Last updated by masih 5 years ago

Many-to-Many Mapping without Hibernate XML

One pattern that shows up repeatedly is creating a Many-to-Many relationship using a mapping class. In Rails, the hasMany/through directive provides this functionality. Grails doesn't have an explicit hasMany/through statement like Rails. Rather, Many-to-Many relationships are created implicitly by GORM via your domain classes.

Although GORM now supports implicit M2M relationships (1.0.3), sometimes you cannot replace the need for properties on the relationship itself. This is when the need for a mapping domain class between the ends of the relationship is necessary.

A Typical Example: Employees and Teams

This tutorial will show how to create a Many-to-Many relationship between two classes, Employee and Team.

A customer wants you to develop a web page for representing their employees and the teams their employees are on. The customer tells you:

  • All employees are on one or more teams.
  • All teams have one or more employees on them.
  • All teams are managed by a single employee.
  • An employee can manager multiple teams.
We quickly create our two domain classes:
class Employee {
	String name
}

class Team { String name Employee manager }

This first pass doesn't represent our domain model completely. We're missing our relations (Manager-to-Teams and Employess-to-Teams). The Manager-to-Teams relationship is a archetypical One-to-Many relationship:

class Employee {
	String name
	static hasMany = [managedTeams:Team]
	static mappedBy = [managedTeams:"manager"]
}

class Team { String name Employee manager static belongsTo = Employee }

Adding the two static values to Employee completely defines our One-to-Many relationship between a Employee (aka manager) and the teams he manages. We can see that it automagically works by firing up the grails shell:

% grails shell
groovy> new Employee(name:"Alice").addToManagedTeams(name:'A Team').save()
groovy> go

groovy> println Employee.findByName("Alice").managedTeams.name groovy> go A Team

groovy> println Team.findByName("A Team").manager.name groovy> go Alice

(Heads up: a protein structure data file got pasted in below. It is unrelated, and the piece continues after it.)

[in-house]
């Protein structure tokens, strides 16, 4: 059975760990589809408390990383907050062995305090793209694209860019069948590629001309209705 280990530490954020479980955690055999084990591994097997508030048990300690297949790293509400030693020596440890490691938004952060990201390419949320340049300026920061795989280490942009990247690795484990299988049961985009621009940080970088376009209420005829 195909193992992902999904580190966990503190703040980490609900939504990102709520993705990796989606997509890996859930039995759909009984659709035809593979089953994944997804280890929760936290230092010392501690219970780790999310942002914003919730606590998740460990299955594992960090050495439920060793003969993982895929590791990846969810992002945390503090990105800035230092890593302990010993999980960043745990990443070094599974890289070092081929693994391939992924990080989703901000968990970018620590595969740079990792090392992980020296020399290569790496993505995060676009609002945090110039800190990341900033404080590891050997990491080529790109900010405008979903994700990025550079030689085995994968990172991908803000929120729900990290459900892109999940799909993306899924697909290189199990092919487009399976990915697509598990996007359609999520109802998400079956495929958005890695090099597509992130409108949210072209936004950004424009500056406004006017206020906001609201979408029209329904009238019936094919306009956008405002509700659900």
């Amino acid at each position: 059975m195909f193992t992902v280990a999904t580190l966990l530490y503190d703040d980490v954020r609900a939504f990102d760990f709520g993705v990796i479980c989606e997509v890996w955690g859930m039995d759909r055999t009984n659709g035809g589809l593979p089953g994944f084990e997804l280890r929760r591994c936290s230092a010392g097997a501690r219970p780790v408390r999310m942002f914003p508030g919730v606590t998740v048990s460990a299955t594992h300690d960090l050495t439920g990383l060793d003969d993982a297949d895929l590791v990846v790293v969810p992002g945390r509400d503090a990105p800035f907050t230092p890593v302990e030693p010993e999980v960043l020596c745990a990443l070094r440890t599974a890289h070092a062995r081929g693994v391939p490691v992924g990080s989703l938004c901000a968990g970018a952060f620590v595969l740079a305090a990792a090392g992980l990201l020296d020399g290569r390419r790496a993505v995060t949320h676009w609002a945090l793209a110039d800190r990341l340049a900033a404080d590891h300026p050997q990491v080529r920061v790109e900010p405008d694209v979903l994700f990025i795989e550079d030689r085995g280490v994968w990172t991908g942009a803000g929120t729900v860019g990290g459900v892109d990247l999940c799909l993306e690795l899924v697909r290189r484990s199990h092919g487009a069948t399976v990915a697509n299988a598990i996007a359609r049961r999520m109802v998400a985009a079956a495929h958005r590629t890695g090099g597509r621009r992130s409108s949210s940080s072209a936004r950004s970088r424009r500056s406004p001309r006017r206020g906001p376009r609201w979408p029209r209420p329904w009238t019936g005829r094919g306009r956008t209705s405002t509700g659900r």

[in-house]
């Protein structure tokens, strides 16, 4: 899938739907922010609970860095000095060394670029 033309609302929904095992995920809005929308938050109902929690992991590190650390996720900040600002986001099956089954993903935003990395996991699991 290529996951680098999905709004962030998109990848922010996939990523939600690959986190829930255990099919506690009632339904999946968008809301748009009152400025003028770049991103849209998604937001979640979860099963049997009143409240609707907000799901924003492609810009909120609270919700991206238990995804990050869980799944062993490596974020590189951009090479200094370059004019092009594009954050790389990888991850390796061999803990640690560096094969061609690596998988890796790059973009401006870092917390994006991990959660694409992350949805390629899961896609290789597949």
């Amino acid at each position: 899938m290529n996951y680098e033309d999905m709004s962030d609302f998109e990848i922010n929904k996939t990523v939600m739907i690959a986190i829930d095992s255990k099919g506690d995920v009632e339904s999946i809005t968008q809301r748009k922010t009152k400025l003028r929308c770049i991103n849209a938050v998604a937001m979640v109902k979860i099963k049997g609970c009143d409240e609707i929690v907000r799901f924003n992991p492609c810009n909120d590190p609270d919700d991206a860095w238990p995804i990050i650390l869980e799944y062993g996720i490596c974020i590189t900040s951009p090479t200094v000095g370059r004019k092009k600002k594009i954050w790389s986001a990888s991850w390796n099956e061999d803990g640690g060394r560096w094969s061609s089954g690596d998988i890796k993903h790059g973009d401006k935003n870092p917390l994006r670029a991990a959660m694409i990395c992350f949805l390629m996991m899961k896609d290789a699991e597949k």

The Many-to-Many Map

Now, we need to add the Many-to-Many relationship between Employees and Teams. To do this, we'll use another domain class to map the relationship: Membership.

class Membership {
	Employee employee
	Team team
}

Additionally, we need to update our other classes:

class Employee {
	String name
	static hasMany = [managedTeams:Team, memberships:Membership]
	static mappedBy = [managedTeams:"manager"]
}

class Team { String name Employee manager static belongsTo = Employee static hasMany = [memberships:Membership] }

We now have a functional Many-to-Many relationship between Employee and Team. Unfortunately, it's a bit raw for us to use. Take, for example, trying to determine what teams an employee is on - we have to muddle through his memberships to do so:

groovy> def alice = Employee.findByName("Alice")
groovy> alice.memberships.each { println it.team.name }
groovy> go
A Team

Also, while GORM gives us the ability to associate an Employee to a Team, we must be careful when adding or removing a relationship between an Employee and a Team. However, to help us, we can add a couple of static methods to Membership to encapsulate the complexity:

class Membership {
	Employee employee
	Team team

static Membership link(employee, team) { def m = Membership.findByEmployeeAndTeam(employee, team) if (!m) { m = new Membership() employee?.addToMemberships(m) team?.addToMemberships(m) m.save() } return m }